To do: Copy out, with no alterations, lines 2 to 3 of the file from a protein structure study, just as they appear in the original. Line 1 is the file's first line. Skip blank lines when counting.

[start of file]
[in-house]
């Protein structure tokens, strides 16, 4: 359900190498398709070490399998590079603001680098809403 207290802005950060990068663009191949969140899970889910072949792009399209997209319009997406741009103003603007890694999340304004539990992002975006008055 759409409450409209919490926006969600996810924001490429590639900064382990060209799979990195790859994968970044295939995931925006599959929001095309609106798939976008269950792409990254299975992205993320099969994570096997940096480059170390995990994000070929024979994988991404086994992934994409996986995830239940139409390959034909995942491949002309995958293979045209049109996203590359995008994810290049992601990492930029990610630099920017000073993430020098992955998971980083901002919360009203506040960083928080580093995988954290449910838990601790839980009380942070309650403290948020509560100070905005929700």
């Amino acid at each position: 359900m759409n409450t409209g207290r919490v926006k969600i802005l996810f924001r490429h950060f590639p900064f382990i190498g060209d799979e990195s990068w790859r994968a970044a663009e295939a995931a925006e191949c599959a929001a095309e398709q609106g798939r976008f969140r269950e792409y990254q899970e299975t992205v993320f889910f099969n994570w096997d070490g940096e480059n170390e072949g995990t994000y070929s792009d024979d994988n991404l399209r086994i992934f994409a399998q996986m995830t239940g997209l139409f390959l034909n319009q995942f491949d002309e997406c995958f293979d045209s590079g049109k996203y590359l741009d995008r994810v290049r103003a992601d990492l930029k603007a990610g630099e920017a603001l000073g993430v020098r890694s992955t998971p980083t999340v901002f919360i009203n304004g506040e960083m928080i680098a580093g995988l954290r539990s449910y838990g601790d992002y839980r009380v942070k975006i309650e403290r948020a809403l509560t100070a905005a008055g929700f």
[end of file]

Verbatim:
């Protein structure tokens, strides 16, 4: 359900190498398709070490399998590079603001680098809403 207290802005950060990068663009191949969140899970889910072949792009399209997209319009997406741009103003603007890694999340304004539990992002975006008055 759409409450409209919490926006969600996810924001490429590639900064382990060209799979990195790859994968970044295939995931925006599959929001095309609106798939976008269950792409990254299975992205993320099969994570096997940096480059170390995990994000070929024979994988991404086994992934994409996986995830239940139409390959034909995942491949002309995958293979045209049109996203590359995008994810290049992601990492930029990610630099920017000073993430020098992955998971980083901002919360009203506040960083928080580093995988954290449910838990601790839980009380942070309650403290948020509560100070905005929700």
């Amino acid at each position: 359900m759409n409450t409209g207290r919490v926006k969600i802005l996810f924001r490429h950060f590639p900064f382990i190498g060209d799979e990195s990068w790859r994968a970044a663009e295939a995931a925006e191949c599959a929001a095309e398709q609106g798939r976008f969140r269950e792409y990254q899970e299975t992205v993320f889910f099969n994570w096997d070490g940096e480059n170390e072949g995990t994000y070929s792009d024979d994988n991404l399209r086994i992934f994409a399998q996986m995830t239940g997209l139409f390959l034909n319009q995942f491949d002309e997406c995958f293979d045209s590079g049109k996203y590359l741009d995008r994810v290049r103003a992601d990492l930029k603007a990610g630099e920017a603001l000073g993430v020098r890694s992955t998971p980083t999340v901002f919360i009203n304004g506040e960083m928080i680098a580093g995988l954290r539990s449910y838990g601790d992002y839980r009380v942070k975006i309650e403290r948020a809403l509560t100070a905005a008055g929700f």